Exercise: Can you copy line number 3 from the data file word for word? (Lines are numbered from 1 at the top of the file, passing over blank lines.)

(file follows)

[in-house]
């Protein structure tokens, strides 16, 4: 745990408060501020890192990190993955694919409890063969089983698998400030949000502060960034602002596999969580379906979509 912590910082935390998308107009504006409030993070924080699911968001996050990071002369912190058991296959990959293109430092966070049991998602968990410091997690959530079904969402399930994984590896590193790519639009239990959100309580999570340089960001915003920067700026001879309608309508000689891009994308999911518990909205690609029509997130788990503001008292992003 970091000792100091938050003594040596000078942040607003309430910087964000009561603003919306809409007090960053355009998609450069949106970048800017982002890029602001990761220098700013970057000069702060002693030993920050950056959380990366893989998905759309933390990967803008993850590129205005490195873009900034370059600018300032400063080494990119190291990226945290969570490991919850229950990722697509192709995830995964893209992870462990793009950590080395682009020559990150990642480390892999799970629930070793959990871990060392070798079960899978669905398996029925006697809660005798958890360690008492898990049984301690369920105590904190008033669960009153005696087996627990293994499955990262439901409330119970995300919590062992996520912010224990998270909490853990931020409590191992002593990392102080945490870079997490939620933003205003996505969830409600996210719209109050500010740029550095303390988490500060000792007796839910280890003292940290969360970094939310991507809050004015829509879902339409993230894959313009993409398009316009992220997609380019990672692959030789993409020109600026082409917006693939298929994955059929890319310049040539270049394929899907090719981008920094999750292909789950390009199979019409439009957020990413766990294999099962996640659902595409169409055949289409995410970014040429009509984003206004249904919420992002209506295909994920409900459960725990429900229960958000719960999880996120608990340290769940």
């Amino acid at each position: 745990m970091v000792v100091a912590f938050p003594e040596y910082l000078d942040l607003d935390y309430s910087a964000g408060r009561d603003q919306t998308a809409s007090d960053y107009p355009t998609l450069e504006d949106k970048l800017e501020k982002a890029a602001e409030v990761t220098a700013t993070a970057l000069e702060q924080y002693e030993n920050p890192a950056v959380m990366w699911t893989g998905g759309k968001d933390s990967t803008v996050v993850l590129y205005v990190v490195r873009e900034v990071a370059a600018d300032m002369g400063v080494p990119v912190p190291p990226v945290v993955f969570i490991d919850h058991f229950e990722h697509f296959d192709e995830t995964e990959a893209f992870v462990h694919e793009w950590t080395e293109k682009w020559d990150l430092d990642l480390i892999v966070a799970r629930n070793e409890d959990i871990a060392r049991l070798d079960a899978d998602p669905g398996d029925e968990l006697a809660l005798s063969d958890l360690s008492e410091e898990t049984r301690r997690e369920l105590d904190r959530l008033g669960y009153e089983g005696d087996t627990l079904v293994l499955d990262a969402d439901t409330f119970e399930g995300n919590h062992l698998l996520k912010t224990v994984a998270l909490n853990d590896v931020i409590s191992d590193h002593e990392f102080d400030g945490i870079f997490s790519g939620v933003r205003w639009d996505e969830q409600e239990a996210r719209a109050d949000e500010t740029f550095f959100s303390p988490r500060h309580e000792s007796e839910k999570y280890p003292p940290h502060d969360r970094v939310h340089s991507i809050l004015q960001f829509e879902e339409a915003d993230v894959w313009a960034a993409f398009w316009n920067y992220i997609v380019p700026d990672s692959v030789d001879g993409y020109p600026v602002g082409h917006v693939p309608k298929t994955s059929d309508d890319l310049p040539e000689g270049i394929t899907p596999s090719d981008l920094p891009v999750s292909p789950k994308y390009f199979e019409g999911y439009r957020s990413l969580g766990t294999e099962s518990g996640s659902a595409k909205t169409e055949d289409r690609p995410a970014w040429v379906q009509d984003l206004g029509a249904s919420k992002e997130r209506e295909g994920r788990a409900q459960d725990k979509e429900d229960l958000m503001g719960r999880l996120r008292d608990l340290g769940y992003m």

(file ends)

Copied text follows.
């Amino acid at each position: 745990m970091v000792v100091a912590f938050p003594e040596y910082l000078d942040l607003d935390y309430s910087a964000g408060r009561d603003q919306t998308a809409s007090d960053y107009p355009t998609l450069e504006d949106k970048l800017e501020k982002a890029a602001e409030v990761t220098a700013t993070a970057l000069e702060q924080y002693e030993n920050p890192a950056v959380m990366w699911t893989g998905g759309k968001d933390s990967t803008v996050v993850l590129y205005v990190v490195r873009e900034v990071a370059a600018d300032m002369g400063v080494p990119v912190p190291p990226v945290v993955f969570i490991d919850h058991f229950e990722h697509f296959d192709e995830t995964e990959a893209f992870v462990h694919e793009w950590t080395e293109k682009w020559d990150l430092d990642l480390i892999v966070a799970r629930n070793e409890d959990i871990a060392r049991l070798d079960a899978d998602p669905g398996d029925e968990l006697a809660l005798s063969d958890l360690s008492e410091e898990t049984r301690r997690e369920l105590d904190r959530l008033g669960y009153e089983g005696d087996t627990l079904v293994l499955d990262a969402d439901t409330f119970e399930g995300n919590h062992l698998l996520k912010t224990v994984a998270l909490n853990d590896v931020i409590s191992d590193h002593e990392f102080d400030g945490i870079f997490s790519g939620v933003r205003w639009d996505e969830q409600e239990a996210r719209a109050d949000e500010t740029f550095f959100s303390p988490r500060h309580e000792s007796e839910k999570y280890p003292p940290h502060d969360r970094v939310h340089s991507i809050l004015q960001f829509e879902e339409a915003d993230v894959w313009a960034a993409f398009w316009n920067y992220i997609v380019p700026d990672s692959v030789d001879g993409y020109p600026v602002g082409h917006v693939p309608k298929t994955s059929d309508d890319l310049p040539e000689g270049i394929t899907p596999s090719d981008l920094p891009v999750s292909p789950k994308y390009f199979e019409g999911y439009r957020s990413l969580g766990t294999e099962s518990g996640s659902a595409k909205t169409e055949d289409r690609p995410a970014w040429v379906q009509d984003l206004g029509a249904s919420k992002e997130r209506e295909g994920r788990a409900q459960d725990k979509e429900d229960l958000m503001g719960r999880l996120r008292d608990l340290g769940y992003m």